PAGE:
Father and son Fred J. Conner and Thomas W. Conner submitted an article to the 1928 Central High School annual, the Sequoyah, entitled “History of Fountain City.”
The four-page article discusses John Adair, Fort Adair, The Campgrounds (later Fountain City Park), the Fountain Head Railway (the Dummy Line) and other landmarks. Only a few paragraphs discuss events that occurred in Fountain City during the Civil War. However, those events appear in no other histories, not even in Digby Seymour’s definitive book on the war in Knoxville and vicinity, “Divided Loyalties.” The episodes the Conners describe came after the Battle of Fort Sanders (Nov. 29, 1863).
Union Gen. Ambrose Burnside’s long-delayed capture and occupation of Knoxville began on Aug. 16, 1863, when he left his camps at Nicholasville, Kentucky (south of Lexington), to make the difficult 220-mile march through the mountains of southeast Kentucky and northeast Tennessee. His 15,000 troops reached the city on Sept. 3 and occupied it without opposition as the Confederates had abandoned the city earlier.
After the battle of Chickamauga, Gen. Braxton Bragg, commanding the Confederates around Chattanooga, felt that chasing Burnside back to Kentucky would ease the pressure on him at Chattanooga. He ordered Gen. James Longstreet with 12,000 men to march on Knoxville and recapture the city.
After much delay performing reconnaissance and the preparations for battle and because of the terrible weather during the coldest winter in recent history, Longstreet scheduled the assault on Fort Sanders, where he thought Burnside was most vulnerable.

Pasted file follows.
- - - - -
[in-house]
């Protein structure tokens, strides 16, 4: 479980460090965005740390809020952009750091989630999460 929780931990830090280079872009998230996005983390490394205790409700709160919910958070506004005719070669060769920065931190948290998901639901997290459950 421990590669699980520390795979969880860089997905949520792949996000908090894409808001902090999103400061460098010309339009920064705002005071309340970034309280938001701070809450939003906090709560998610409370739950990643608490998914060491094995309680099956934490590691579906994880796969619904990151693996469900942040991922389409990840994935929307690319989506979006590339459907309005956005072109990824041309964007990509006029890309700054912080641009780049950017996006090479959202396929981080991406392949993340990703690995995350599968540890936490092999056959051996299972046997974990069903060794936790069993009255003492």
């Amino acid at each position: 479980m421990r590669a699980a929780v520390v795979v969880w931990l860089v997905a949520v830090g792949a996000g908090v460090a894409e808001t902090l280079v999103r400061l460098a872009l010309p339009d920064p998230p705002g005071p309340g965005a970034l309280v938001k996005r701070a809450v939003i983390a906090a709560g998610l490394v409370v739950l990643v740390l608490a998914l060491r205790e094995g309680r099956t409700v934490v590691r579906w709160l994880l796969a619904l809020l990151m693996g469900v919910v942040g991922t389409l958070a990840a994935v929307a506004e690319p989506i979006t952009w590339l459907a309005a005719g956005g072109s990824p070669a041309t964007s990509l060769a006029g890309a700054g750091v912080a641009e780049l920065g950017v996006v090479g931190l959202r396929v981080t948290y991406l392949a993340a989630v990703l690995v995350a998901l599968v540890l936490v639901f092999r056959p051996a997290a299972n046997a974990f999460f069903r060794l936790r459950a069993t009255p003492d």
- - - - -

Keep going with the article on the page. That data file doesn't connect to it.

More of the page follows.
These are the salient facts: The formidable eminence where the fort stood was surrounded by a ditch 6-8 feet in depth but it appeared to be only 3-4 feet deep as planks not visible from a distance permitted troops to cross it with apparent ease. The earthen walls were 13 feet high in most places with cotton bales topping them wrapped in rawhide to prevent fire and to further protect the riflemen. Water was poured down the side of the earthen fort and it had frozen overnight. Recycled telegraph wire had been interwoven between the numerous 18-inch stumps in front of the bastion to trip and delay the attackers. To complicate the attack the leaders decided that scaling ladders would not be needed and none were available.
Seymour’s book describes the scene at dawn on Nov. 29, 1863:
“The rapid advance in almost complete darkness over terrain filled with obstacles and converging furrows brought the attacking force in a packed mass whose officers could no longer distinguish their own men. Hesitating only momentarily, the men swarmed into the ditch which they had been told was no more than four feet deep. They expected to get a toe hold on the berme and scale the parapet with one leap. But as they surged into the ditch, they discovered to their horror that in places it was more than eleven feet deep, the embankment was slippery and icy, the berme had been cut away, and the parapet had been built up very high with cotton bales. Many of the men, not knowing what else to do, fired into the embrasures at any of the Federals foolish enough to show their heads.”